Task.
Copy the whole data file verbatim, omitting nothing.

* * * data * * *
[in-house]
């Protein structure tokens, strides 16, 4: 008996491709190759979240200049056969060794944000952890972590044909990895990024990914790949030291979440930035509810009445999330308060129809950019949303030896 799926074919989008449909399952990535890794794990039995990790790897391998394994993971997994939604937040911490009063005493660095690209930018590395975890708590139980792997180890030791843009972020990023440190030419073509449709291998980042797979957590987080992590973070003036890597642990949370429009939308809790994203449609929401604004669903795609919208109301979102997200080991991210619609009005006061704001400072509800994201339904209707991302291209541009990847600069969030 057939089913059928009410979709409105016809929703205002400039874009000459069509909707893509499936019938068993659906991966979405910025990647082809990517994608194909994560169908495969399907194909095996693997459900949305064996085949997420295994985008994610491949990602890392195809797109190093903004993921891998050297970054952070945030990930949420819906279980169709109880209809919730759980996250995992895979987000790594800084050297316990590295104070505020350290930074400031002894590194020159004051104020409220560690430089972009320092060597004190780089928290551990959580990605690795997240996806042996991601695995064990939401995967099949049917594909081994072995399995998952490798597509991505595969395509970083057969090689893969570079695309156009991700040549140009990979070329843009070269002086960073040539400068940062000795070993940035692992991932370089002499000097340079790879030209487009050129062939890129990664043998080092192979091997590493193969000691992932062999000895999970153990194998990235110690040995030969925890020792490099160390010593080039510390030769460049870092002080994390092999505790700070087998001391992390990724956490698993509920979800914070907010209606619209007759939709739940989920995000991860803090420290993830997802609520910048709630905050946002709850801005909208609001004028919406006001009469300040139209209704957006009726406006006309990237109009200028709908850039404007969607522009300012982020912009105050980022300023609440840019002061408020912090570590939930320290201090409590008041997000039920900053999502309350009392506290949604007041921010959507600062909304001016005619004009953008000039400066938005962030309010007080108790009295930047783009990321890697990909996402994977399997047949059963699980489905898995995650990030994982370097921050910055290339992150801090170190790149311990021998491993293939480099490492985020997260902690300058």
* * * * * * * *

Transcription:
[in-house]
């Protein structure tokens, strides 16, 4: 008996491709190759979240200049056969060794944000952890972590044909990895990024990914790949030291979440930035509810009445999330308060129809950019949303030896 799926074919989008449909399952990535890794794990039995990790790897391998394994993971997994939604937040911490009063005493660095690209930018590395975890708590139980792997180890030791843009972020990023440190030419073509449709291998980042797979957590987080992590973070003036890597642990949370429009939308809790994203449609929401604004669903795609919208109301979102997200080991991210619609009005006061704001400072509800994201339904209707991302291209541009990847600069969030 057939089913059928009410979709409105016809929703205002400039874009000459069509909707893509499936019938068993659906991966979405910025990647082809990517994608194909994560169908495969399907194909095996693997459900949305064996085949997420295994985008994610491949990602890392195809797109190093903004993921891998050297970054952070945030990930949420819906279980169709109880209809919730759980996250995992895979987000790594800084050297316990590295104070505020350290930074400031002894590194020159004051104020409220560690430089972009320092060597004190780089928290551990959580990605690795997240996806042996991601695995064990939401995967099949049917594909081994072995399995998952490798597509991505595969395509970083057969090689893969570079695309156009991700040549140009990979070329843009070269002086960073040539400068940062000795070993940035692992991932370089002499000097340079790879030209487009050129062939890129990664043998080092192979091997590493193969000691992932062999000895999970153990194998990235110690040995030969925890020792490099160390010593080039510390030769460049870092002080994390092999505790700070087998001391992390990724956490698993509920979800914070907010209606619209007759939709739940989920995000991860803090420290993830997802609520910048709630905050946002709850801005909208609001004028919406006001009469300040139209209704957006009726406006006309990237109009200028709908850039404007969607522009300012982020912009105050980022300023609440840019002061408020912090570590939930320290201090409590008041997000039920900053999502309350009392506290949604007041921010959507600062909304001016005619004009953008000039400066938005962030309010007080108790009295930047783009990321890697990909996402994977399997047949059963699980489905898995995650990030994982370097921050910055290339992150801090170190790149311990021998491993293939480099490492985020997260902690300058």